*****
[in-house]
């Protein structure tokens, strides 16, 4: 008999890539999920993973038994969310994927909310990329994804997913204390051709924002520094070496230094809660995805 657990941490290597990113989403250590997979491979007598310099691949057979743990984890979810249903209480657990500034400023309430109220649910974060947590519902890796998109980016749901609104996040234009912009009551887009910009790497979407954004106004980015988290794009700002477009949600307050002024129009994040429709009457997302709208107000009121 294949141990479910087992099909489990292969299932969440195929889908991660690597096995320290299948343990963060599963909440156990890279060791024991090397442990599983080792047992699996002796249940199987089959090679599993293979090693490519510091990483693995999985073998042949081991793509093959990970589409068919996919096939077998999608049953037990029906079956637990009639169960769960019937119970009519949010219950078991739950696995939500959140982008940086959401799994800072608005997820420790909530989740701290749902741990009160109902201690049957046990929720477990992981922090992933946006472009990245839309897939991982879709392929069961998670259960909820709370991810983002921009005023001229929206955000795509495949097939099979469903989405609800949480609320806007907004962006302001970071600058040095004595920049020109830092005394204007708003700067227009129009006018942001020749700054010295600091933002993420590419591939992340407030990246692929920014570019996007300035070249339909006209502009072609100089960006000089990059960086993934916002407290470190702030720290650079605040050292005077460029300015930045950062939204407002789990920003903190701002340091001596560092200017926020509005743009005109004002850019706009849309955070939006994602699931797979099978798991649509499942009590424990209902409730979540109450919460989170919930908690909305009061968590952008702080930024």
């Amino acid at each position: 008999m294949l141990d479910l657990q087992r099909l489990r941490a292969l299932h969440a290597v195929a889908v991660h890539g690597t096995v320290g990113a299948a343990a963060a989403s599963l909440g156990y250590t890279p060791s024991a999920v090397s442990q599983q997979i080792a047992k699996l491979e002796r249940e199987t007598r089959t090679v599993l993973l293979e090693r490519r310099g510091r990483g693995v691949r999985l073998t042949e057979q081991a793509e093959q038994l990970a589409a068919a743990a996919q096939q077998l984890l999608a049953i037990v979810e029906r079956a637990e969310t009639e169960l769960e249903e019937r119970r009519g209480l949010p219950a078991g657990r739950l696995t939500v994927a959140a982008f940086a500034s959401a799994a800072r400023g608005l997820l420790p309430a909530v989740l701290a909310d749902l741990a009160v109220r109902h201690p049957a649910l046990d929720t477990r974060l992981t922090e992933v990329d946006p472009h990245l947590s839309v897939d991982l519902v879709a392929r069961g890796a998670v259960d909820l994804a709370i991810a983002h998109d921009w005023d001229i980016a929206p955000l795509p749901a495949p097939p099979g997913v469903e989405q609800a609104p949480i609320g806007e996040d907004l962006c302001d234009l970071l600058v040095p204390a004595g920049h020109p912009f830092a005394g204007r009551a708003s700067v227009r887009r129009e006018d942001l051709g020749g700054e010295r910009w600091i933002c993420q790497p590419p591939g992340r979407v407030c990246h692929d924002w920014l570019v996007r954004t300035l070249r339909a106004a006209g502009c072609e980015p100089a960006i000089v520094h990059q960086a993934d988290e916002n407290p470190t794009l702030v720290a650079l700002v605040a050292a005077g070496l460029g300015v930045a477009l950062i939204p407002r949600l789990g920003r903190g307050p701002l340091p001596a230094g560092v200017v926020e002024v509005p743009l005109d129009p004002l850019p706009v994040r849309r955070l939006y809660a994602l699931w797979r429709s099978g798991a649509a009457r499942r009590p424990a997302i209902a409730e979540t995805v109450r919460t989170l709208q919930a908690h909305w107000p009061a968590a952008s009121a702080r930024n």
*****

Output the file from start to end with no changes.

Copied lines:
[in-house]
């Protein structure tokens, strides 16, 4: 008999890539999920993973038994969310994927909310990329994804997913204390051709924002520094070496230094809660995805 657990941490290597990113989403250590997979491979007598310099691949057979743990984890979810249903209480657990500034400023309430109220649910974060947590519902890796998109980016749901609104996040234009912009009551887009910009790497979407954004106004980015988290794009700002477009949600307050002024129009994040429709009457997302709208107000009121 294949141990479910087992099909489990292969299932969440195929889908991660690597096995320290299948343990963060599963909440156990890279060791024991090397442990599983080792047992699996002796249940199987089959090679599993293979090693490519510091990483693995999985073998042949081991793509093959990970589409068919996919096939077998999608049953037990029906079956637990009639169960769960019937119970009519949010219950078991739950696995939500959140982008940086959401799994800072608005997820420790909530989740701290749902741990009160109902201690049957046990929720477990992981922090992933946006472009990245839309897939991982879709392929069961998670259960909820709370991810983002921009005023001229929206955000795509495949097939099979469903989405609800949480609320806007907004962006302001970071600058040095004595920049020109830092005394204007708003700067227009129009006018942001020749700054010295600091933002993420590419591939992340407030990246692929920014570019996007300035070249339909006209502009072609100089960006000089990059960086993934916002407290470190702030720290650079605040050292005077460029300015930045950062939204407002789990920003903190701002340091001596560092200017926020509005743009005109004002850019706009849309955070939006994602699931797979099978798991649509499942009590424990209902409730979540109450919460989170919930908690909305009061968590952008702080930024």
């Amino acid at each position: 008999m294949l141990d479910l657990q087992r099909l489990r941490a292969l299932h969440a290597v195929a889908v991660h890539g690597t096995v320290g990113a299948a343990a963060a989403s599963l909440g156990y250590t890279p060791s024991a999920v090397s442990q599983q997979i080792a047992k699996l491979e002796r249940e199987t007598r089959t090679v599993l993973l293979e090693r490519r310099g510091r990483g693995v691949r999985l073998t042949e057979q081991a793509e093959q038994l990970a589409a068919a743990a996919q096939q077998l984890l999608a049953i037990v979810e029906r079956a637990e969310t009639e169960l769960e249903e019937r119970r009519g209480l949010p219950a078991g657990r739950l696995t939500v994927a959140a982008f940086a500034s959401a799994a800072r400023g608005l997820l420790p309430a909530v989740l701290a909310d749902l741990a009160v109220r109902h201690p049957a649910l046990d929720t477990r974060l992981t922090e992933v990329d946006p472009h990245l947590s839309v897939d991982l519902v879709a392929r069961g890796a998670v259960d909820l994804a709370i991810a983002h998109d921009w005023d001229i980016a929206p955000l795509p749901a495949p097939p099979g997913v469903e989405q609800a609104p949480i609320g806007e996040d907004l962006c302001d234009l970071l600058v040095p204390a004595g920049h020109p912009f830092a005394g204007r009551a708003s700067v227009r887009r129009e006018d942001l051709g020749g700054e010295r910009w600091i933002c993420q790497p590419p591939g992340r979407v407030c990246h692929d924002w920014l570019v996007r954004t300035l070249r339909a106004a006209g502009c072609e980015p100089a960006i000089v520094h990059q960086a993934d988290e916002n407290p470190t794009l702030v720290a650079l700002v605040a050292a005077g070496l460029g300015v930045a477009l950062i939204p407002r949600l789990g920003r903190g307050p701002l340091p001596a230094g560092v200017v926020e002024v509005p743009l005109d129009p004002l850019p706009v994040r849309r955070l939006y809660a994602l699931w797979r429709s099978g798991a649509a009457r499942r009590p424990a997302i209902a409730e979540t995805v109450r919460t989170l709208q919930a908690h909305w107000p009061a968590a952008s009121a702080r930024n």